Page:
Click here to watch Ranking Member Capito’s questions.
WASHINGTON, D.C. – Today, U.S. Senator Shelley Moore Capito (R-W.Va.), Ranking Member of the Senate Environment and Public Works (EPW) Committee, questioned witnesses about the implementation of the Infrastructure Investment and Jobs Act (IIJA) at the state and local level.
During the hearing, Ranking Member Capito discussed issues surrounding implementation with West Virginia Secretary of Transportation Jimmy Wriston and Executive Director of the American Association of State Highway and Transportation Officials, Jim Tymon.
ADMINISTRATION PLACING BURDENSOME REQUIREMENTS ON STATES DESPITE NOT BEING IN THE IIJA: “When we were negotiating the Surface Transportation Reauthorization in this committee, we talked a lot about greenhouse gas performance measures and we decided not to give the FHWA (Federal Highway Administration) that authority. But they have now, FHWA, has released a proposed rulemaking to establish a greenhouse gas emissions performance measure requiring states to set climate targets.”
SENATOR CAPITO: “So for our state, I guess, what is your reaction to that? Have you seen that? Since we have the diffused population, obviously our emissions are going to be a lot less, and so to improve those is going to be more difficult for us. That's the way I see it. How do you see this?”
SECRETARY WRISTON: “Yeah, here we go again. The law is clear. That provision is not in it. Transportation is not opposed to working toward reducing our greenhouse gas emissions. Of course we're not. We’re going to do anything and everything we can, which is exactly why the flexibility that's engrained in the formula programs are so important to be able to flex just the carbon reduction program when the rules told us clearly that we could flex them to 50% of that bucket to a more flexible category. And we did in West Virginia.”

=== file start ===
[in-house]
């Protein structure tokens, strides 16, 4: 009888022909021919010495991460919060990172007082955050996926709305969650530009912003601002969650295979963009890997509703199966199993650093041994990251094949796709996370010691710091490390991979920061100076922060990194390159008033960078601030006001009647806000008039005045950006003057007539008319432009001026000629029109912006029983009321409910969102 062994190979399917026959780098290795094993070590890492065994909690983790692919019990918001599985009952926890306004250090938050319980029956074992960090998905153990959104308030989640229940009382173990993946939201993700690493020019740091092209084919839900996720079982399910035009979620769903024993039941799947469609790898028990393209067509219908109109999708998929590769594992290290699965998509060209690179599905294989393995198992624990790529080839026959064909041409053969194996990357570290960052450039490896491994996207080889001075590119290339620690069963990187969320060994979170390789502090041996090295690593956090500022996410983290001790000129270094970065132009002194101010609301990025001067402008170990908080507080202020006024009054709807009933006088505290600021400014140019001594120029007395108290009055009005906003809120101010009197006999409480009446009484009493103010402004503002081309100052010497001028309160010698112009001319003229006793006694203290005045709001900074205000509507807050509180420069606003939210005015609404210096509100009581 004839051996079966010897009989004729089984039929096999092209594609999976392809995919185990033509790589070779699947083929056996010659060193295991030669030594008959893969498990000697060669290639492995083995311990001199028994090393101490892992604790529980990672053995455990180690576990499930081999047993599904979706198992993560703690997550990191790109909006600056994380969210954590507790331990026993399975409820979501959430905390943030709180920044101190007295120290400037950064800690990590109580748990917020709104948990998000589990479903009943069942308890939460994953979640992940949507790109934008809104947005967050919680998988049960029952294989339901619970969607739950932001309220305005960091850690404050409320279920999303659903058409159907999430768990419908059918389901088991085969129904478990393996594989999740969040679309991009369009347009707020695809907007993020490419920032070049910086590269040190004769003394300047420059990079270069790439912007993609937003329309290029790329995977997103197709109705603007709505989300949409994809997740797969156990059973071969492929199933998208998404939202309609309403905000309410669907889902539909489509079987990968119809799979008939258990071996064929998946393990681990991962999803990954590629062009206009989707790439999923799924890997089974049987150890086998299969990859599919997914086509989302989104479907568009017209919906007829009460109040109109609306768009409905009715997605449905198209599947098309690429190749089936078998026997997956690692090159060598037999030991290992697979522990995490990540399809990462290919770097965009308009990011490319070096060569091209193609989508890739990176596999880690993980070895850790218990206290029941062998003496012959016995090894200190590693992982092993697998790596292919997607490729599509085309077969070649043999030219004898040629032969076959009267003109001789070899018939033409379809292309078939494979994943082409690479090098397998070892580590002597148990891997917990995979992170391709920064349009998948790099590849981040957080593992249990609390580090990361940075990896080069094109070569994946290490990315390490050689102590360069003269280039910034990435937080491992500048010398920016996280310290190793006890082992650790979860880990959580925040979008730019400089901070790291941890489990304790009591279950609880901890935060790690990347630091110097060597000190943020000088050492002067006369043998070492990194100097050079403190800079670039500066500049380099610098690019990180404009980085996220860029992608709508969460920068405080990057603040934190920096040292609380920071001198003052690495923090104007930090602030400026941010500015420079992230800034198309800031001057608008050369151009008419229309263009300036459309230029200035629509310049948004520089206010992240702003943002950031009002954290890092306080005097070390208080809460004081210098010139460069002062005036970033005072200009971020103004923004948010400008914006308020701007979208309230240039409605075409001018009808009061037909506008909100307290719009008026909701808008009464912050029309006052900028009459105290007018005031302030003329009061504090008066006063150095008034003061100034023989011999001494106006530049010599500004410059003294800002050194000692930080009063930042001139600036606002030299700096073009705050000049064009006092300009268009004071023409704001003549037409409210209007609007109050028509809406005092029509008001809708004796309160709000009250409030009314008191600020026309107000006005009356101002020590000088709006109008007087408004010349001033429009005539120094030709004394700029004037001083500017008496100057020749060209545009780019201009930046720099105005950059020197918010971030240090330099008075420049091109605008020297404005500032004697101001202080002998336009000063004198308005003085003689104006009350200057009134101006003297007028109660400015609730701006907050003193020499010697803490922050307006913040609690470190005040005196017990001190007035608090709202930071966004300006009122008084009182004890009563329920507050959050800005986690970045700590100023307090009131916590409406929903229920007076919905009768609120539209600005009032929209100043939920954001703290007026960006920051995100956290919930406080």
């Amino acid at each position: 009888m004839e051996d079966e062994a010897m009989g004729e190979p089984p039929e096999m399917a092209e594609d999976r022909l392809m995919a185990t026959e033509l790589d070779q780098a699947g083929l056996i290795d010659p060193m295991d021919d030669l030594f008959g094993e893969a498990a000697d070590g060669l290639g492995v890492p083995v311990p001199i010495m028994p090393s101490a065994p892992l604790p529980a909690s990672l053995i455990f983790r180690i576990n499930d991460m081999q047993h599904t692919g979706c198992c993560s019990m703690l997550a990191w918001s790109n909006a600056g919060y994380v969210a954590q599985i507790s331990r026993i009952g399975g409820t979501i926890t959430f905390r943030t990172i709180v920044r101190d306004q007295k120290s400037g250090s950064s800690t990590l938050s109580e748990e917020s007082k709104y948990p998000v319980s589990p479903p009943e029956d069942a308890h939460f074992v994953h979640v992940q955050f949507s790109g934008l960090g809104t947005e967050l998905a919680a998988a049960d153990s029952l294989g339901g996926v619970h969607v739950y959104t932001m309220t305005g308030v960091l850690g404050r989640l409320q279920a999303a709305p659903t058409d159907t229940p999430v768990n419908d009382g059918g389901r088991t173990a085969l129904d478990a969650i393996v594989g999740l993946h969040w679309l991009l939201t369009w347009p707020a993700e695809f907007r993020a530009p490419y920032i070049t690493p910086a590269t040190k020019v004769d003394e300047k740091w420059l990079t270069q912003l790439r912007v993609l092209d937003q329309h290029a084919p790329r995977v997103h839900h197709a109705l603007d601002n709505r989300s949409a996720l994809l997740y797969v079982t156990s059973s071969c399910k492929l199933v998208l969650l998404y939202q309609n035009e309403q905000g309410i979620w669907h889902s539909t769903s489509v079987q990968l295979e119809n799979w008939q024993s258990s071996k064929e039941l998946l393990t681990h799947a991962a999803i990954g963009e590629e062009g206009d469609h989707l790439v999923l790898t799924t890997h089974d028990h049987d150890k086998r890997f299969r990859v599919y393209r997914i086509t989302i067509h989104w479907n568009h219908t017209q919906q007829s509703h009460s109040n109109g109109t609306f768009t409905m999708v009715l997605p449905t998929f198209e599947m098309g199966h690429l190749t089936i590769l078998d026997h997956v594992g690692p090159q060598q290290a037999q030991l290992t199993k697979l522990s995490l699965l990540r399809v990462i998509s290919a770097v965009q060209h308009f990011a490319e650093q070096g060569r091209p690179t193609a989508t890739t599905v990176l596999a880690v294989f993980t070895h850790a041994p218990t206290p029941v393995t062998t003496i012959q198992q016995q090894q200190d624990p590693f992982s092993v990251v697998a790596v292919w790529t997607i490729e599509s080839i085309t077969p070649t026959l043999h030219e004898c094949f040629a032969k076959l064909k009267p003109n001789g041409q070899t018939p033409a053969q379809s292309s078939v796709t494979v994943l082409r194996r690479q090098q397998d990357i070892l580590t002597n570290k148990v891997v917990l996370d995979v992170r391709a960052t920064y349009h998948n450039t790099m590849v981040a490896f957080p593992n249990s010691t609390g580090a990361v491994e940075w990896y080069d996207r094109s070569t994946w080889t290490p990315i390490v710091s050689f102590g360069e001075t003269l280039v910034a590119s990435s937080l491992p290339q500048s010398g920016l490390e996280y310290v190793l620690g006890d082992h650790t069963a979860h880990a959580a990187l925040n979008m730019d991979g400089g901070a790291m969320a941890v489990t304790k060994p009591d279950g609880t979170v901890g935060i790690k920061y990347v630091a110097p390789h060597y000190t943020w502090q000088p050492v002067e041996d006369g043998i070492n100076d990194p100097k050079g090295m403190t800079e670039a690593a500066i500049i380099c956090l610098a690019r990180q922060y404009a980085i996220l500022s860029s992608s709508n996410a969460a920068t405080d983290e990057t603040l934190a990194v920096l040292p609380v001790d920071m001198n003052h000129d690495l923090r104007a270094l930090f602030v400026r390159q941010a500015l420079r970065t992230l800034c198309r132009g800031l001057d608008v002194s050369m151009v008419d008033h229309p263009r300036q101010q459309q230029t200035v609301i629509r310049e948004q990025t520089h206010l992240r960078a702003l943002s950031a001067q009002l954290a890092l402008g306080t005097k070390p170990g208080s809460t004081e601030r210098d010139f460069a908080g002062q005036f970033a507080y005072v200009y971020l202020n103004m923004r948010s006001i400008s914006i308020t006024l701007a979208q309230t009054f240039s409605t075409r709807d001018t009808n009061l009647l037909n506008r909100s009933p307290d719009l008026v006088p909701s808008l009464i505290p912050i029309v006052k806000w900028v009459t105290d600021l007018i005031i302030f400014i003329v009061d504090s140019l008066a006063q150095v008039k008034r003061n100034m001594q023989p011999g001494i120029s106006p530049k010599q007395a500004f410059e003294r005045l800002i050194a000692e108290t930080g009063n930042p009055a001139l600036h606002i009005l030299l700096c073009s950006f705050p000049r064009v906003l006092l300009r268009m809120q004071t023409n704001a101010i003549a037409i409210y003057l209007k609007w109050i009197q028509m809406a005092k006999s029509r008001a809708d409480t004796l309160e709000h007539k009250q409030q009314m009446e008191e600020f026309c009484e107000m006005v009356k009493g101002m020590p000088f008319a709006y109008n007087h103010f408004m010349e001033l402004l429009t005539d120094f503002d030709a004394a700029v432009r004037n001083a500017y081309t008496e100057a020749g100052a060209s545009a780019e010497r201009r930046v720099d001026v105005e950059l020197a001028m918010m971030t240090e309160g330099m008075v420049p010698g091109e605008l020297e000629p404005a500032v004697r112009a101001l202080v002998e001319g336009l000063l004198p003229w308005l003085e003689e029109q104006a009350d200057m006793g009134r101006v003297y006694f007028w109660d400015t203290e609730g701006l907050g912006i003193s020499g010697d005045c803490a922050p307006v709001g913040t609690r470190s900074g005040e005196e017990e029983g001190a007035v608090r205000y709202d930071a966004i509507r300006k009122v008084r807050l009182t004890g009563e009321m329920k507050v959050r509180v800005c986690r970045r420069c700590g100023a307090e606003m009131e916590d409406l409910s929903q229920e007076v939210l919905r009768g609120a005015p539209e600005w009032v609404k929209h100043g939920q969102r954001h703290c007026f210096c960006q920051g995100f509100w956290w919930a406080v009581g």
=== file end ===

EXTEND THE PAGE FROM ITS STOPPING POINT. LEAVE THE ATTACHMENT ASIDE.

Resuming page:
IMPACT OF FHWA MEMORANDUM DISCOURAGING HIGHWAY CAPACITY PROJECTS: “On the guidance that was put out by the FHWA in terms of the memorandum that really discourages new construction. You want to go to maintenance, you want to go to transit, you want to go to bike paths and other things of that nature.”
SENATOR CAPITO: “Is that impacting you, Secretary Wriston? Are you actually seeing it impacting your ability to get approval for certain projects?”
SECRETARY WRISTON: “Well, it certainly is. I had made these projects with the preliminary designs done, particularly in bridges. If I need to add a sidewalk arbitrarily to a bridge, whether I need it or not, then I have to go back to the design and literally redesign the steel that holds that bridge up. It has to be resized. Conversely, going the other way, if I can't add capacity to my interstates, what am I doing to the next generation if I spend tremendous resources on a resurfacing job on I-79 in West Virginia, and don't take care of the added capacity I know I'm going to need in 12 or 15 years? It makes planning impossible.”
WHETHER OR NOT ONE FEDERAL DECISION STREAMLINING PROVISION CODIFIED BY THE IIJA IS ACTUALLY IN EFFECT: “But you know, it was almost like well, Fish and Wildlife has this review, and then what would the Corps of Engineers over here, and then we got Federal Highway Administrator here, and then we have West Virginia DOT here, and then we have West Virginia environmental protection here. And, it just seemed like it was a ping ponging of responsibility, and a lack of communication, and not getting to the approvals that you need to get to get these things moving forward.”
SENATOR CAPITO: “So, Secretary Wriston, One Federal Decision, Mr. Tymon talked about it a little bit, is it actually in effect in your mind? Because now we're talking about if a permitting bill comes up, one of the basis of this, permitting bill, we think, might be that one federal decision would be extended to energy projects, grid projects, and all these other things. We’re the test case here in transportation. Is it working? Is it a reality? What are the problems or what are the good things about?”
SECRETARY WRISTON: The good thing is it's obviously, it is the framework for the FHWA to be the single point and to be the clearinghouse if you will. As the Secretary of Transportation, when I assign someone a project, the first thing I do is put somebody in charge, somebody I can hold accountable. And that's what we have to do with this process is put somebody in charge. You ask if this is working? Absolutely not. It's largely been ignored. We have had discussions at meetings that the acting director was at…there doesn't seem to be a sense of urgency to enact this or to even discuss it very much.”
Click HERE to watch Ranking Member Capito’s questions.
Click HERE to watch Ranking Member Capito’s opening statement.
# # #